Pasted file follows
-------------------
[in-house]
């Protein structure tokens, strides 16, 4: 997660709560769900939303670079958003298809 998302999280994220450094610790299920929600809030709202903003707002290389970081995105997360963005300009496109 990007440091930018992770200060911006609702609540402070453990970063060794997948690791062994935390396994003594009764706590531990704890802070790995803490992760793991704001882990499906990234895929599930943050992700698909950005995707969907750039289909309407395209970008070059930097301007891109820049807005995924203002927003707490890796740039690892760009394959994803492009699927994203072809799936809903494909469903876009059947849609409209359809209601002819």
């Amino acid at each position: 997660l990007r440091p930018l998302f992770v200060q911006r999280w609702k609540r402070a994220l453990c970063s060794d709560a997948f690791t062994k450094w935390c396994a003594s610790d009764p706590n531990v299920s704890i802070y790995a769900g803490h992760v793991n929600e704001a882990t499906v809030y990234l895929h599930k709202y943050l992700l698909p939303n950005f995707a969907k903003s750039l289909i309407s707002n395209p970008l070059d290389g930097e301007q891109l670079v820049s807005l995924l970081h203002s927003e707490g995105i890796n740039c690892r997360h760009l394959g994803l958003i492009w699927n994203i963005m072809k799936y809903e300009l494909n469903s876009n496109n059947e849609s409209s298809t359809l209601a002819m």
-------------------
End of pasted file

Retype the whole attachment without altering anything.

[in-house]
């Protein structure tokens, strides 16, 4: 997660709560769900939303670079958003298809 998302999280994220450094610790299920929600809030709202903003707002290389970081995105997360963005300009496109 990007440091930018992770200060911006609702609540402070453990970063060794997948690791062994935390396994003594009764706590531990704890802070790995803490992760793991704001882990499906990234895929599930943050992700698909950005995707969907750039289909309407395209970008070059930097301007891109820049807005995924203002927003707490890796740039690892760009394959994803492009699927994203072809799936809903494909469903876009059947849609409209359809209601002819």
């Amino acid at each position: 997660l990007r440091p930018l998302f992770v200060q911006r999280w609702k609540r402070a994220l453990c970063s060794d709560a997948f690791t062994k450094w935390c396994a003594s610790d009764p706590n531990v299920s704890i802070y790995a769900g803490h992760v793991n929600e704001a882990t499906v809030y990234l895929h599930k709202y943050l992700l698909p939303n950005f995707a969907k903003s750039l289909i309407s707002n395209p970008l070059d290389g930097e301007q891109l670079v820049s807005l995924l970081h203002s927003e707490g995105i890796n740039c690892r997360h760009l394959g994803l958003i492009w699927n994203i963005m072809k799936y809903e300009l494909n469903s876009n496109n059947e849609s409209s298809t359809l209601a002819m």